Giant Trees

On a recent trip to New York City, the boys and I wandered through the American Museum of Natural History, inspecting the dinosaurs on the fourth floor, the Hayden planetarium over on the other side of the building, and a few of the points in between. One of the sights I found most interesting was the huge cross section of a giant old sequoia (Sequoiadendron giganteum) in their “ecosystem” section:

The Mark Twain cross section at the AMNH. Photo by Matthew G. Bisanz from Wikimedia commons.

Unfortunately, because I don’t know how to manage my iPhone storage, I was unable to take a picture myself (hooray, 16GB of “storage”!), so I had to use the one above from Wikipedia. It doesn’t really have the impact that the huge piece of wood had on me.

Here’s an image from a National Geographic archive that really gets across the idea of how big this thing is:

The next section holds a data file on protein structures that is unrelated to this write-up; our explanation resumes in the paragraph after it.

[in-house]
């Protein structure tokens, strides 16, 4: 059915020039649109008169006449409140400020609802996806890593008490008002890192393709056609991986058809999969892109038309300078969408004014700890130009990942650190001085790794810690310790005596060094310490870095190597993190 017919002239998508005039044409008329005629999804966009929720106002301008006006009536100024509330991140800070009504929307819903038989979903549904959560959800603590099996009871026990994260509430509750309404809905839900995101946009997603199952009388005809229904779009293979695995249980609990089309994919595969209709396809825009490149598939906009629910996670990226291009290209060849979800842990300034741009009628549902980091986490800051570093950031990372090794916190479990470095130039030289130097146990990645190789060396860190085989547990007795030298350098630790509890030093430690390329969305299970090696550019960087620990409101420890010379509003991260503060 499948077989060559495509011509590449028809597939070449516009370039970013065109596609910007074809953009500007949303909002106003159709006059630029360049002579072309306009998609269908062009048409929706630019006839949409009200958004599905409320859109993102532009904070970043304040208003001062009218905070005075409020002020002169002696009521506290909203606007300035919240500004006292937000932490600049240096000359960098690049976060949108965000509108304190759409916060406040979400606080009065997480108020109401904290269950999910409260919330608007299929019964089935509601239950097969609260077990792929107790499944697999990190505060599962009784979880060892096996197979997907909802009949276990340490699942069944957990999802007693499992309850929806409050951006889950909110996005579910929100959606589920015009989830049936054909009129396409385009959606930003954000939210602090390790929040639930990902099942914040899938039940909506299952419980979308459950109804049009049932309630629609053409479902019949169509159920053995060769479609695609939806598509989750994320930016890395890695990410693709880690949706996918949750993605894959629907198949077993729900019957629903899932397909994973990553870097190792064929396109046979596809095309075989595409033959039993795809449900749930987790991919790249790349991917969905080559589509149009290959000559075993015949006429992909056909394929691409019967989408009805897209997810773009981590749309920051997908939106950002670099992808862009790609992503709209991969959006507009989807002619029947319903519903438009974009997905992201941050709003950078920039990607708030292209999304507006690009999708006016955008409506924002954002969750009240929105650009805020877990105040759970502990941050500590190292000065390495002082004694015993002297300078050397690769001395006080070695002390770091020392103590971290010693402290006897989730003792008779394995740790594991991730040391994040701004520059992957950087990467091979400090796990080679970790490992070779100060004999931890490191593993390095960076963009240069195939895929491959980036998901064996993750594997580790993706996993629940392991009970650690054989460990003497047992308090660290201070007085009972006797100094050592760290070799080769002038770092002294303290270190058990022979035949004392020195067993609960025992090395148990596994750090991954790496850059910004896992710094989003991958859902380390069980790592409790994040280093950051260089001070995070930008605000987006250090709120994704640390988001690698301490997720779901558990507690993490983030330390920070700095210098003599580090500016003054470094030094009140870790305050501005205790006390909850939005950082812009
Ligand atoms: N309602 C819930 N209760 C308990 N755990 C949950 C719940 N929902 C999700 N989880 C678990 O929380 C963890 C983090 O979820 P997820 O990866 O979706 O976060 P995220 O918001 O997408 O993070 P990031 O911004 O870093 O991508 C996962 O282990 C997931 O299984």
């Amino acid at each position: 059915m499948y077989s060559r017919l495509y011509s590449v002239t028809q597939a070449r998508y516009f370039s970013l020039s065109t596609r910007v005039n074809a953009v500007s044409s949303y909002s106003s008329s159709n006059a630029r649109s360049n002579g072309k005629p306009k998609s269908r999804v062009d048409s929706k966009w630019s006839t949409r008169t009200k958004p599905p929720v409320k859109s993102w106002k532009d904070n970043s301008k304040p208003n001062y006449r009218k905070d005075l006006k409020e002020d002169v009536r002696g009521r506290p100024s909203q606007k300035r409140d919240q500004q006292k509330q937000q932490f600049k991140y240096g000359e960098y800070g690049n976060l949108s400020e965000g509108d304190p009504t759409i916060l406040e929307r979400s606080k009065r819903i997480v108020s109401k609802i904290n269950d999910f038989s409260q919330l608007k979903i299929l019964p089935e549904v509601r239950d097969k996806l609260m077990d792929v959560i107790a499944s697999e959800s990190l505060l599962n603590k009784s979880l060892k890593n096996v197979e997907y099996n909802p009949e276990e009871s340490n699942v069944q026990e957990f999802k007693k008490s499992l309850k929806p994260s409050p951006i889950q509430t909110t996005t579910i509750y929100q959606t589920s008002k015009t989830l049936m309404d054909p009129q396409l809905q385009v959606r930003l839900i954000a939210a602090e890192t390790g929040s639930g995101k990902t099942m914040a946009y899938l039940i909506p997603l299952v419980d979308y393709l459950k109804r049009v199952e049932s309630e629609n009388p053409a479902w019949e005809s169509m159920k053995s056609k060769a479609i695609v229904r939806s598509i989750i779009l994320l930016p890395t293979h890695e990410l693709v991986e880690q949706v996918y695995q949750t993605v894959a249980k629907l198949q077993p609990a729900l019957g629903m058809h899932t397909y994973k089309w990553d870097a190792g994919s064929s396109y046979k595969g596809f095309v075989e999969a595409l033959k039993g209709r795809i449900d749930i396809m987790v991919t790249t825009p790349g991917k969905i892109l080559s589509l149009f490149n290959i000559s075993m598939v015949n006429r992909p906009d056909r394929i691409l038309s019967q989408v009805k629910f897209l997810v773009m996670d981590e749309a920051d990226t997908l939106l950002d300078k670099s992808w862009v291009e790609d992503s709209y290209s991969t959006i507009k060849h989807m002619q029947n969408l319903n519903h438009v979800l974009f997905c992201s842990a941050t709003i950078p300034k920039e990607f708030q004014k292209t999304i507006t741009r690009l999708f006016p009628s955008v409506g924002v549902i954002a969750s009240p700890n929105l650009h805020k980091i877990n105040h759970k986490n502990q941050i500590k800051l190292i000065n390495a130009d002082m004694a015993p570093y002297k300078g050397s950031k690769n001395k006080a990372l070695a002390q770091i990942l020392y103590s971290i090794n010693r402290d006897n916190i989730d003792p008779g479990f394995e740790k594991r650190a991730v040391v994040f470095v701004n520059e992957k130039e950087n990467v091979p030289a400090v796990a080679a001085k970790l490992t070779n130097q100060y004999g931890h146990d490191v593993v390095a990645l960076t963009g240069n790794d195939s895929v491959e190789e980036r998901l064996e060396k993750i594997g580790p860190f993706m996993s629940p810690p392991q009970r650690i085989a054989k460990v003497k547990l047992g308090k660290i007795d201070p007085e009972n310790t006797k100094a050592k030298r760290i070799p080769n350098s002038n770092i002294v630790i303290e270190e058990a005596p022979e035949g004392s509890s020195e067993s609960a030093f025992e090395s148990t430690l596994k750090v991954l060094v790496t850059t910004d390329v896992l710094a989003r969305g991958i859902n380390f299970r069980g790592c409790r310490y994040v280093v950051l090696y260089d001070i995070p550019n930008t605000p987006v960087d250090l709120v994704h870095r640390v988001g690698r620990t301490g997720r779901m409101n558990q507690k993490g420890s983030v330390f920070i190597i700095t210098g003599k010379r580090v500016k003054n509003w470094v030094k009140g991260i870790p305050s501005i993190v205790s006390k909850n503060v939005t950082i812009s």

Loggers with the freshly felled Mark Twain tree, 1892.

I was so impressed by this piece of wood that when it came time to plan our annual pilgrimage to California, we decided to visit the much-more-crowded southern Sierra instead of the eastern side, where we normally go.

For the past several years, we’ve been going to the park at the Ancient Bristlecone Pine Forest. Those trees, growing at 10,000+ feet of elevation, are much smaller than the giant sequoias but also much older. Some of them are over 5,000 years old. But they don’t make as much of an impression on the younger crowd as they do on me. So this year, it’s time to visit the real giants.

And when we do, we won’t forget to walk the Big Stump Trail!

Interesting note about the wood of these giant trees: at the same time, it’s soft, brittle, and highly resistant to rot.